This meeting centred around key management. We discussed the use of Shamir Secret Sharing as a key management approach and whether or not it should be included in TokenScript.
There are two types of approaches
- *Key protection for when the user loses the key (e.g. FBI seized the mobile and started cracking it for the key).
- Key recovery, for when the user loses the key (e.g. by dropping the mobile into a toilet). Some wallets already has key protection. For example, AlphaWallet uses the hardware enclave to encrypt the key.
We explored only the second scenario - * key recovery* - in this session and the focus is on
- Using Shamir Secret Sharing for key recovery.
- Using Threshold Password Authentication so that the user can start the recovery with a password.
We assume the availability of 3 honest parties, and we require both protocols to be threshold protocols because we anticipate the lack of availability under the uncertainties of early-stage blockchain. (The uncertainty mainly comes from 𝑎) the short life-span of blockchain startups and organisations, and 𝑏) the possible legal/regulatory action that might hinder their availability).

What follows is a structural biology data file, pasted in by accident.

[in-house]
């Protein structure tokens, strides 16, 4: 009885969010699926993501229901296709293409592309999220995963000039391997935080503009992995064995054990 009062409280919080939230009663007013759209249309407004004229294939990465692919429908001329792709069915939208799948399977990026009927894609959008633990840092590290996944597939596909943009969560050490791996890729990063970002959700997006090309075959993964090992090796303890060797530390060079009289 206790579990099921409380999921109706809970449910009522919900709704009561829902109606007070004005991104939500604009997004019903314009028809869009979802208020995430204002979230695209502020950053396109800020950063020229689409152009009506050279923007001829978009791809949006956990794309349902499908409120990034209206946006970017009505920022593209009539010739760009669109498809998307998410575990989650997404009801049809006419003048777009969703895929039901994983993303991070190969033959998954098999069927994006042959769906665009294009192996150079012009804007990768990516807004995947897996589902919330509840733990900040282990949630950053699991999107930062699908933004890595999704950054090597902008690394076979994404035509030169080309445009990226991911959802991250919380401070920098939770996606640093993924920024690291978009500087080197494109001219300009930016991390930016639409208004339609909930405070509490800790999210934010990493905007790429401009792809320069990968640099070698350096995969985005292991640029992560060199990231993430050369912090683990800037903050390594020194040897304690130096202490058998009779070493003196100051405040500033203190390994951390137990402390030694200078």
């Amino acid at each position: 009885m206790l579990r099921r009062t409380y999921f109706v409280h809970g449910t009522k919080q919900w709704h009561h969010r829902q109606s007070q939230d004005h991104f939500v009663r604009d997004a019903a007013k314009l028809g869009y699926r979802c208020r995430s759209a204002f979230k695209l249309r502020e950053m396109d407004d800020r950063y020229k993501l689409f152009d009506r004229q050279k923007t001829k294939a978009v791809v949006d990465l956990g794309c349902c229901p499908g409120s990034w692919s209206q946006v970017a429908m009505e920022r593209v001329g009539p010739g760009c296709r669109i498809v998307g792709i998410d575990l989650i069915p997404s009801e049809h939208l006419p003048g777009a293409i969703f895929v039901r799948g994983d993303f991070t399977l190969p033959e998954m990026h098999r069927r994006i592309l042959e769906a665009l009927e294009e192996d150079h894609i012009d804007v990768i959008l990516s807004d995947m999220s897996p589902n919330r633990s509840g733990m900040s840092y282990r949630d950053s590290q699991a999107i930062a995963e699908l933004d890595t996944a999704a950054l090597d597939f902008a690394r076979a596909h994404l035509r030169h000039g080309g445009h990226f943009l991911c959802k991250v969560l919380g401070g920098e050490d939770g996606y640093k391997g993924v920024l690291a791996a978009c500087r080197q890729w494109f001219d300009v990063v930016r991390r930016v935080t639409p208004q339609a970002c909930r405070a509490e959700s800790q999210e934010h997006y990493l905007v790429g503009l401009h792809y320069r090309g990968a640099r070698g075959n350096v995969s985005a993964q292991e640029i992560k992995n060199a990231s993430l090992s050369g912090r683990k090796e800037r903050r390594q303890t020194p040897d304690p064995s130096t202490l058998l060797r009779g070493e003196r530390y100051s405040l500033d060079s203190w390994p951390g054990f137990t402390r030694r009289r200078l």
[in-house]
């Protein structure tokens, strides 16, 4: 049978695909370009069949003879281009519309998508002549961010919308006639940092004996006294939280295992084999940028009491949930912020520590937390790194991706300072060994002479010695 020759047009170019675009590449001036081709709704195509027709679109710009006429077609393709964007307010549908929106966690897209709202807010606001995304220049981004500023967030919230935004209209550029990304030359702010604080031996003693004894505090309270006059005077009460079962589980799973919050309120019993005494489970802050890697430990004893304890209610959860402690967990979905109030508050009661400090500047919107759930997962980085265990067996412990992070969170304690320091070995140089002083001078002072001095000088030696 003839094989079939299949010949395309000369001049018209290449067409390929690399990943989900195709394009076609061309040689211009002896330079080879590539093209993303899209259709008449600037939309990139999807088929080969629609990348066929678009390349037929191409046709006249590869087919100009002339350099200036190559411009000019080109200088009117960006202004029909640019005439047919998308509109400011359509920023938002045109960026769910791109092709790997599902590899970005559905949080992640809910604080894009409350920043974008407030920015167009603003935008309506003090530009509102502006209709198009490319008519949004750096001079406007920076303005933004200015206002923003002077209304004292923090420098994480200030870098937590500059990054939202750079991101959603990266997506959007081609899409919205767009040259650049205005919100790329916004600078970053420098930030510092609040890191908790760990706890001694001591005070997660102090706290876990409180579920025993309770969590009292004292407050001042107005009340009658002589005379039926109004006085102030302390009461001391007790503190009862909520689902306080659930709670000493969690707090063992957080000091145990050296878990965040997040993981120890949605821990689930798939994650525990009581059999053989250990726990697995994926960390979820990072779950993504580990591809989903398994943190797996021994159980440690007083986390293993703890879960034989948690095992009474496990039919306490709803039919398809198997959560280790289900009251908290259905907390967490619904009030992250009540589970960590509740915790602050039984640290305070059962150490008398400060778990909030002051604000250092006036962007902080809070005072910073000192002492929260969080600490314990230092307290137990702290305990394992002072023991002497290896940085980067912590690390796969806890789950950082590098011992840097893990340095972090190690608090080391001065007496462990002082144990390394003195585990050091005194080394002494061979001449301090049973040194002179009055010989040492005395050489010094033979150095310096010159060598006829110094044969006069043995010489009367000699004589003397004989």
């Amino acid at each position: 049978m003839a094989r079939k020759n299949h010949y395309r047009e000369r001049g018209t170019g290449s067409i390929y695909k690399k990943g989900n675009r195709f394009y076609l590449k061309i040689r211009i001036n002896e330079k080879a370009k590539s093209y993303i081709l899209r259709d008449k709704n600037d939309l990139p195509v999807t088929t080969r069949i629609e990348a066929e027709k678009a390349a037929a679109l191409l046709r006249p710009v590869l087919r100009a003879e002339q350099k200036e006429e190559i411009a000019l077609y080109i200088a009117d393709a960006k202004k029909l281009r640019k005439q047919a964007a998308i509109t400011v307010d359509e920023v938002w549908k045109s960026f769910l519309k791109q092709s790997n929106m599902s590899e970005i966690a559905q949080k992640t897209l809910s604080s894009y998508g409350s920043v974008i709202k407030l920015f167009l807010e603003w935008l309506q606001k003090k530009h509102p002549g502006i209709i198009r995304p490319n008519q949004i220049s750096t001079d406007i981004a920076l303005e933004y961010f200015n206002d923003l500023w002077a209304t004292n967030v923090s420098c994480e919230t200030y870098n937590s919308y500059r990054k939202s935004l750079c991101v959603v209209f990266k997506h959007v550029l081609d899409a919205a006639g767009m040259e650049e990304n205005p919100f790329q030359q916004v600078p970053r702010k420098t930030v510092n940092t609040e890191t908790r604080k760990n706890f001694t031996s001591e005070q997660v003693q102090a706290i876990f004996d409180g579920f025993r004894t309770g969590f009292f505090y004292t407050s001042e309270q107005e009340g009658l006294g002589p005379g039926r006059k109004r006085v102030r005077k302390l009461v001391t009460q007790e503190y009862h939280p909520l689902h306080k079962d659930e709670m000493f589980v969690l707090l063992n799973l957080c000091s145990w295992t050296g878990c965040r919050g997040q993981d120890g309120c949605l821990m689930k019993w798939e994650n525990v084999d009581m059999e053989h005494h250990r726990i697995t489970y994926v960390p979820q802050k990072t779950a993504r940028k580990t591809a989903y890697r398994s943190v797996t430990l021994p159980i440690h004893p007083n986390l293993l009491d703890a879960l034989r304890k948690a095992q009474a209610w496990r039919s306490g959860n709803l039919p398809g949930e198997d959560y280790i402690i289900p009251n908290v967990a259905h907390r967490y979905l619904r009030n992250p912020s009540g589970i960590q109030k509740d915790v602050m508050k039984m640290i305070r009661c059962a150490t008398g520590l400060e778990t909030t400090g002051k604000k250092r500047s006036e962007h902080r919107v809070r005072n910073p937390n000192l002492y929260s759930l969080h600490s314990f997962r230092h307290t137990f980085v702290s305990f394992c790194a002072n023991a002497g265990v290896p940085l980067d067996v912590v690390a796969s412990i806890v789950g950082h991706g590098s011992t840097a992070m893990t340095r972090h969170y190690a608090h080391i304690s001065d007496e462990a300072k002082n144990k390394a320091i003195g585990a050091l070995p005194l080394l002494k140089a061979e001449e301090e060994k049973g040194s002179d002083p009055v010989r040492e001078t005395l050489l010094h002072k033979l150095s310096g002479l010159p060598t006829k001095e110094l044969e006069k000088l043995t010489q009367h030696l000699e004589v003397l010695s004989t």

The process per discussion is outlined in the following diagrams. For simplicity, whenever a cryptographic protocol is used, a blue circle is drawn around it to hide the magic.
Using password, and email verification code as the 2FA
When it comes to the topic of 2nd FA, it turns out that a special service is needed to handle that on top of the parties (assumed to be three) participating secret sharing or threshold password authentication. We used αW as an example of such a "special service" as it would be provided by the wallet provider (e.g. AlphaWallet).
The setup process
The recovery process.
Using password, and OTP as the 2FA
Despite being popular, OTP presents some unique challenge in distributed protocols we are talking about here. The main reason being that the initial secret used to generate the OTP, cannot be shared between the parties that participate secret sharing or password authentication since it would allow one compromised party to impersonate a user without the protection of 2FA. Therefore the "special service αW" is expended to be the gatekeeper doing 2FA. It breaks the security and availability assumption of the original protocols but presented as a balance of all design choices.
The setup process
The recovery process
How much TokenScript is used to describe the underlying architect?
Probably none at all. It seems as long as we don't involve Smart Contract, TokenScript (which works on the token layer) shouldn't interfere with how underlying key management works.
This discussion has a follow-up development plan.